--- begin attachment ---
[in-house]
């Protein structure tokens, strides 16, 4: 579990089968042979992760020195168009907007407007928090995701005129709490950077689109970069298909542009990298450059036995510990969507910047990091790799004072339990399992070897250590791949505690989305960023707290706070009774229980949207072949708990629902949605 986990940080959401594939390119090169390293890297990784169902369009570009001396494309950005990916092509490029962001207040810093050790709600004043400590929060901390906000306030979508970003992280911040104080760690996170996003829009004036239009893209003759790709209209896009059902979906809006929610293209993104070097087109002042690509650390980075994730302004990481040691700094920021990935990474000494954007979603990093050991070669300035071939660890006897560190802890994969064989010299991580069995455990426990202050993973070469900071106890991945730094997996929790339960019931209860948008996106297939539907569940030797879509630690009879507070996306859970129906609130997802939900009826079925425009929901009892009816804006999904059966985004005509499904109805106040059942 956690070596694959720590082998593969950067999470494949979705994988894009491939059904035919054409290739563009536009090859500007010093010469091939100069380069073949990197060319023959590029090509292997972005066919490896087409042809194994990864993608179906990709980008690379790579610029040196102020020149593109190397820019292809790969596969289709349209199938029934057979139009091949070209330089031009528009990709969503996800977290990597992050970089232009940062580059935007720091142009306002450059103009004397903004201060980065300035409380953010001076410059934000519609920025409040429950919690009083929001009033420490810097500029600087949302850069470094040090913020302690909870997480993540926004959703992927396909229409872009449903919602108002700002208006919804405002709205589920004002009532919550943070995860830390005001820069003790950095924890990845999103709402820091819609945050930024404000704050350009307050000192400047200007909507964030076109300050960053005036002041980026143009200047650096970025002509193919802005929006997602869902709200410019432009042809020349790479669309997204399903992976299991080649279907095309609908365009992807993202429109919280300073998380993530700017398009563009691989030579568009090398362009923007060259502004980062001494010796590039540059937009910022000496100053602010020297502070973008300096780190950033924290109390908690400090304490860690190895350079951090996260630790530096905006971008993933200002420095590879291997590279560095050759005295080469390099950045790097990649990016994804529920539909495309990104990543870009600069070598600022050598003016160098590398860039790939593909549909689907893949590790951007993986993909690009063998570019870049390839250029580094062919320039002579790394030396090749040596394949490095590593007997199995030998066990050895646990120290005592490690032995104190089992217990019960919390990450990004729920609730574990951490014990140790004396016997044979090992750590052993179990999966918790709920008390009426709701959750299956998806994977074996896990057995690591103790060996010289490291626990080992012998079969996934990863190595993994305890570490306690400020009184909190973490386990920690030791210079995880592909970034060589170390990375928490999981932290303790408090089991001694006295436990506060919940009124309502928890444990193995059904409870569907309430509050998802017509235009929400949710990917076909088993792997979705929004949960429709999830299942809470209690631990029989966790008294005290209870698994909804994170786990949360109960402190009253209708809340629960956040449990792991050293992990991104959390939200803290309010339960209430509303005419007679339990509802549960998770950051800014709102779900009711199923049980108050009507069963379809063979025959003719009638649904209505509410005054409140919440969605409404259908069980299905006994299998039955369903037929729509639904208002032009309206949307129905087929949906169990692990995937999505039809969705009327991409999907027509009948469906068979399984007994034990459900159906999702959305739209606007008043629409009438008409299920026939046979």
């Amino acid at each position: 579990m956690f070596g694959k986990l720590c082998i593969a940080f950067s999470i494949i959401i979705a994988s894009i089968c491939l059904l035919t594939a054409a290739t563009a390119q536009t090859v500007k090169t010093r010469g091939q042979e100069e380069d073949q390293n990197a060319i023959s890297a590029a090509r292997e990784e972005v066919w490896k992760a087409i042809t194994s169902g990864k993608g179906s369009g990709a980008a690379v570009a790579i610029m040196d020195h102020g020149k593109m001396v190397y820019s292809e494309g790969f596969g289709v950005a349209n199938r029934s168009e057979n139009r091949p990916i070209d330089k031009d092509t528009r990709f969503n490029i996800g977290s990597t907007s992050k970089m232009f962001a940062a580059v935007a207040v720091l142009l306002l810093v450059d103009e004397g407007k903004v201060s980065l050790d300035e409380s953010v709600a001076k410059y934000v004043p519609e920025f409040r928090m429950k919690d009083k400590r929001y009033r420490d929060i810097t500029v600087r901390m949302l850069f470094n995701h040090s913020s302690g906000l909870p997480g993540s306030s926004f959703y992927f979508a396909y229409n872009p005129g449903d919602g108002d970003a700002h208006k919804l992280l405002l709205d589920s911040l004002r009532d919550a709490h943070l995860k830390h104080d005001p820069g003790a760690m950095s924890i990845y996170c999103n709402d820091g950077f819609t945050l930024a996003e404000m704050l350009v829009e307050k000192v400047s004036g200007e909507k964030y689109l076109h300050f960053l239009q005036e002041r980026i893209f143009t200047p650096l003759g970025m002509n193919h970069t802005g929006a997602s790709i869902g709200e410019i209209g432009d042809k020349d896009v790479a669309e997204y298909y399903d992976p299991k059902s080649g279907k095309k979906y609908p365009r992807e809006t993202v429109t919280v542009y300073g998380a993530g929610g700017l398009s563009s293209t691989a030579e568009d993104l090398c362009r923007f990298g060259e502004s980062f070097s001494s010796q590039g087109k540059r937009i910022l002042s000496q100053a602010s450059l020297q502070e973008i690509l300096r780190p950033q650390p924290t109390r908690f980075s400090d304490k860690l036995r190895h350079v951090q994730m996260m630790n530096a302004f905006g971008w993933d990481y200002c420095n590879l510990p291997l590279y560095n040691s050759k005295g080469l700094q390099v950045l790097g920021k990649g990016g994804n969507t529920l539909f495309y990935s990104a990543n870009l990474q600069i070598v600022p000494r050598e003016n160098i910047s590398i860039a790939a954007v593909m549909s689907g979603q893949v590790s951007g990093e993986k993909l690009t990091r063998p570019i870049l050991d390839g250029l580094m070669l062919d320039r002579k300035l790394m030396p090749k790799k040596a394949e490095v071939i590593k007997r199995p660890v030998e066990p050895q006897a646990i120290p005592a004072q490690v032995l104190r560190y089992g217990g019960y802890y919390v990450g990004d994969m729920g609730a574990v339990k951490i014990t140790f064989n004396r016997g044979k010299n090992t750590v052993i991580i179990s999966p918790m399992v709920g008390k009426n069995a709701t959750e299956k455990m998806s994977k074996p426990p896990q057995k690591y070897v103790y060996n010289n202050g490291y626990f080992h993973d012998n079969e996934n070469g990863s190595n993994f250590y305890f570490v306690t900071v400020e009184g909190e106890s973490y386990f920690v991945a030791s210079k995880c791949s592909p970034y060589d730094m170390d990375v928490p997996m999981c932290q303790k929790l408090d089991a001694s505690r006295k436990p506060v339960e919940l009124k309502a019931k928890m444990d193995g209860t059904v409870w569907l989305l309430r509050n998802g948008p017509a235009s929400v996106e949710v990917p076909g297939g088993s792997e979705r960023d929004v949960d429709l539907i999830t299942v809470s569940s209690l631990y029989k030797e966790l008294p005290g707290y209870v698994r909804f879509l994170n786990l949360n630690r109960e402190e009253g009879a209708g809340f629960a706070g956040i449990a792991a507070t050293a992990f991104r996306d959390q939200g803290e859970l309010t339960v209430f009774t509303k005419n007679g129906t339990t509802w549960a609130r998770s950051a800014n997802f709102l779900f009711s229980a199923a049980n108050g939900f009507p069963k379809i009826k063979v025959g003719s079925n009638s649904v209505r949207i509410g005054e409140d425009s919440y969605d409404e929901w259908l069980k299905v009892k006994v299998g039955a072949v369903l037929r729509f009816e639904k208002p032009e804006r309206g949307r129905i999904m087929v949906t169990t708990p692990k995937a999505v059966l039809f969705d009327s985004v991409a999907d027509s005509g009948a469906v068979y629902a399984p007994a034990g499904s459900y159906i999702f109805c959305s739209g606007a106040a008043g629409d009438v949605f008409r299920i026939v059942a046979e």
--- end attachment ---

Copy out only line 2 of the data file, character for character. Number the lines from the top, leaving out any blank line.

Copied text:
């Protein structure tokens, strides 16, 4: 579990089968042979992760020195168009907007407007928090995701005129709490950077689109970069298909542009990298450059036995510990969507910047990091790799004072339990399992070897250590791949505690989305960023707290706070009774229980949207072949708990629902949605 986990940080959401594939390119090169390293890297990784169902369009570009001396494309950005990916092509490029962001207040810093050790709600004043400590929060901390906000306030979508970003992280911040104080760690996170996003829009004036239009893209003759790709209209896009059902979906809006929610293209993104070097087109002042690509650390980075994730302004990481040691700094920021990935990474000494954007979603990093050991070669300035071939660890006897560190802890994969064989010299991580069995455990426990202050993973070469900071106890991945730094997996929790339960019931209860948008996106297939539907569940030797879509630690009879507070996306859970129906609130997802939900009826079925425009929901009892009816804006999904059966985004005509499904109805106040059942 956690070596694959720590082998593969950067999470494949979705994988894009491939059904035919054409290739563009536009090859500007010093010469091939100069380069073949990197060319023959590029090509292997972005066919490896087409042809194994990864993608179906990709980008690379790579610029040196102020020149593109190397820019292809790969596969289709349209199938029934057979139009091949070209330089031009528009990709969503996800977290990597992050970089232009940062580059935007720091142009306002450059103009004397903004201060980065300035409380953010001076410059934000519609920025409040429950919690009083929001009033420490810097500029600087949302850069470094040090913020302690909870997480993540926004959703992927396909229409872009449903919602108002700002208006919804405002709205589920004002009532919550943070995860830390005001820069003790950095924890990845999103709402820091819609945050930024404000704050350009307050000192400047200007909507964030076109300050960053005036002041980026143009200047650096970025002509193919802005929006997602869902709200410019432009042809020349790479669309997204399903992976299991080649279907095309609908365009992807993202429109919280300073998380993530700017398009563009691989030579568009090398362009923007060259502004980062001494010796590039540059937009910022000496100053602010020297502070973008300096780190950033924290109390908690400090304490860690190895350079951090996260630790530096905006971008993933200002420095590879291997590279560095050759005295080469390099950045790097990649990016994804529920539909495309990104990543870009600069070598600022050598003016160098590398860039790939593909549909689907893949590790951007993986993909690009063998570019870049390839250029580094062919320039002579790394030396090749040596394949490095590593007997199995030998066990050895646990120290005592490690032995104190089992217990019960919390990450990004729920609730574990951490014990140790004396016997044979090992750590052993179990999966918790709920008390009426709701959750299956998806994977074996896990057995690591103790060996010289490291626990080992012998079969996934990863190595993994305890570490306690400020009184909190973490386990920690030791210079995880592909970034060589170390990375928490999981932290303790408090089991001694006295436990506060919940009124309502928890444990193995059904409870569907309430509050998802017509235009929400949710990917076909088993792997979705929004949960429709999830299942809470209690631990029989966790008294005290209870698994909804994170786990949360109960402190009253209708809340629960956040449990792991050293992990991104959390939200803290309010339960209430509303005419007679339990509802549960998770950051800014709102779900009711199923049980108050009507069963379809063979025959003719009638649904209505509410005054409140919440969605409404259908069980299905006994299998039955369903037929729509639904208002032009309206949307129905087929949906169990692990995937999505039809969705009327991409999907027509009948469906068979399984007994034990459900159906999702959305739209606007008043629409009438008409299920026939046979």